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            With a design finalized the team was equal parts exhausted and enthused. We had arrived at a design we felt confidant was impressive and successful. Only now we sat looking at how much work we had laid out for ourselves to actually meet the deadline and stay within budget. However as I mentioned earlier, the team is made up of a solid crew of dedicated designers who do not know what it means to give up. And so we pressed on.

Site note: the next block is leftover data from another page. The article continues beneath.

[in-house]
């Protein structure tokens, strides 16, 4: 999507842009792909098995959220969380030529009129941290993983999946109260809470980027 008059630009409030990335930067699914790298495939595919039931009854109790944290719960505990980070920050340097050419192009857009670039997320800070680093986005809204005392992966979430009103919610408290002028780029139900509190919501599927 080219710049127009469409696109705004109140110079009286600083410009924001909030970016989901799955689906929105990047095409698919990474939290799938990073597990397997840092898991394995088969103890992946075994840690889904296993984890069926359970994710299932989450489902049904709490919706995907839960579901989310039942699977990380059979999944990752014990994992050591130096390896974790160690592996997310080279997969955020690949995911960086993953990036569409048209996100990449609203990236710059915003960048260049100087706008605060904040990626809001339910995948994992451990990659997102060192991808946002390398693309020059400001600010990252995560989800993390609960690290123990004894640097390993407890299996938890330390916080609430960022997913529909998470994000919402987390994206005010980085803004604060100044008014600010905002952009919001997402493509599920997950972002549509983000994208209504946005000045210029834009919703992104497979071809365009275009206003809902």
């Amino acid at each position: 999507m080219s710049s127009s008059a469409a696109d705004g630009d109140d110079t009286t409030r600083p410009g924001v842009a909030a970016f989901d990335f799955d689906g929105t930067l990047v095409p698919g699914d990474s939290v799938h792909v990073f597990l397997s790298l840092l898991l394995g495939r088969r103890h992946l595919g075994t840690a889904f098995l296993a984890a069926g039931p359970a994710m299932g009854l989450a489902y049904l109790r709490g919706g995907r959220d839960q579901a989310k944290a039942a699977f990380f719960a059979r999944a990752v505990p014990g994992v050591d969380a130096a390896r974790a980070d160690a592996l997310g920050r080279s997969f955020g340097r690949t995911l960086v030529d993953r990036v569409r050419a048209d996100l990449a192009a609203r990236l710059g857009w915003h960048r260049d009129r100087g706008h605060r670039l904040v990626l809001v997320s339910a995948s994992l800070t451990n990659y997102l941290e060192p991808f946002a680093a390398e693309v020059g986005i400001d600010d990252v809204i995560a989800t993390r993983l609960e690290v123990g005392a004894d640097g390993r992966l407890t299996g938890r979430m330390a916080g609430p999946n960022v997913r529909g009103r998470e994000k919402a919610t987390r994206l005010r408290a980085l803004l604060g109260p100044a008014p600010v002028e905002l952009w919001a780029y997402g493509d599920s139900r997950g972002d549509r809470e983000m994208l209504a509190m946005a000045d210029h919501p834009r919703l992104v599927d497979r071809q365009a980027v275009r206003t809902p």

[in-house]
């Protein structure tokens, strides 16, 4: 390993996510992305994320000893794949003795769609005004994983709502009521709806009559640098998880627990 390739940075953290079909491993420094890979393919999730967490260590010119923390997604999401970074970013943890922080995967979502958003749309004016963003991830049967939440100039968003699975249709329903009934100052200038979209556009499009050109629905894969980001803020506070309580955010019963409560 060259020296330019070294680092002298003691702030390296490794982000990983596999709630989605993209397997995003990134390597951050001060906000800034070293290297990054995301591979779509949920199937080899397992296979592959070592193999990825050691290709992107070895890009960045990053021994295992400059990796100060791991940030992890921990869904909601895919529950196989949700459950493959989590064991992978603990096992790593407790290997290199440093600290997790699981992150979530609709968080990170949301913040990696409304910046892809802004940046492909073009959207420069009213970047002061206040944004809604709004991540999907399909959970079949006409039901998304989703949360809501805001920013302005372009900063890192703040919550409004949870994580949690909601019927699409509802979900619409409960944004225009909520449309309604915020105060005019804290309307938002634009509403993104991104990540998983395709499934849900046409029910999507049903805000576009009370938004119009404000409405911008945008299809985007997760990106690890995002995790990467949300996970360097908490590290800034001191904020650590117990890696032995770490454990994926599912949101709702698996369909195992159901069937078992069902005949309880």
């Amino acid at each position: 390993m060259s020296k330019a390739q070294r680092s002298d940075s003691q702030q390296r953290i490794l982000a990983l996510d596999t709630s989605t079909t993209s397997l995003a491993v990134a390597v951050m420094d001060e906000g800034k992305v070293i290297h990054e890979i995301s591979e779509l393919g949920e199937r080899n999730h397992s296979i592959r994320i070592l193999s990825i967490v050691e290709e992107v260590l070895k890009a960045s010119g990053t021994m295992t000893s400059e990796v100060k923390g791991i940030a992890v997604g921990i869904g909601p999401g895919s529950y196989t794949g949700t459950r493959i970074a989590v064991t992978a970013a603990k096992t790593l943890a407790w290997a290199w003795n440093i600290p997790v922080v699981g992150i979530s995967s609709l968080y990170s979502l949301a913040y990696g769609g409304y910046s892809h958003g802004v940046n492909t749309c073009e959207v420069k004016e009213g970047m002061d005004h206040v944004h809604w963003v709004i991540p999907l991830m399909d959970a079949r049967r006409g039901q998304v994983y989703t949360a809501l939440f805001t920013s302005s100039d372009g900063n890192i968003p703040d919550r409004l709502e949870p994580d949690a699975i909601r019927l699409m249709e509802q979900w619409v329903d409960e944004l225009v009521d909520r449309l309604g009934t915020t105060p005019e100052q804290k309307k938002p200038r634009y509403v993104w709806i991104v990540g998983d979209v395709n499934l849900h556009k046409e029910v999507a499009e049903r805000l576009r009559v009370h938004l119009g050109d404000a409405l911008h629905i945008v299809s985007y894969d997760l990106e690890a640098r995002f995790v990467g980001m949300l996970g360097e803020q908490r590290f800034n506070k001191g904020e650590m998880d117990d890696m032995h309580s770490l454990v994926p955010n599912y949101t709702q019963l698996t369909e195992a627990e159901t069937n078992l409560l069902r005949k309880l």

Capitalizing on the use of digital scale models, the team set out to determine exactly how we would approach, and what materials and methods would be used to build the installation. Different people had different tasks and responsibilities. The first step was to construct full scale mock-ups of the three major elements of the installation. Those elements include: the ground plane, the mounds, and the grass blades.  Once the mock-ups were completed, the head of facilities for the Children’s Museum paid us a visit to inspect our work. The team was ecstatic to find that he had full confidence in our chosen building methods and was very happy with the way we approached the construction.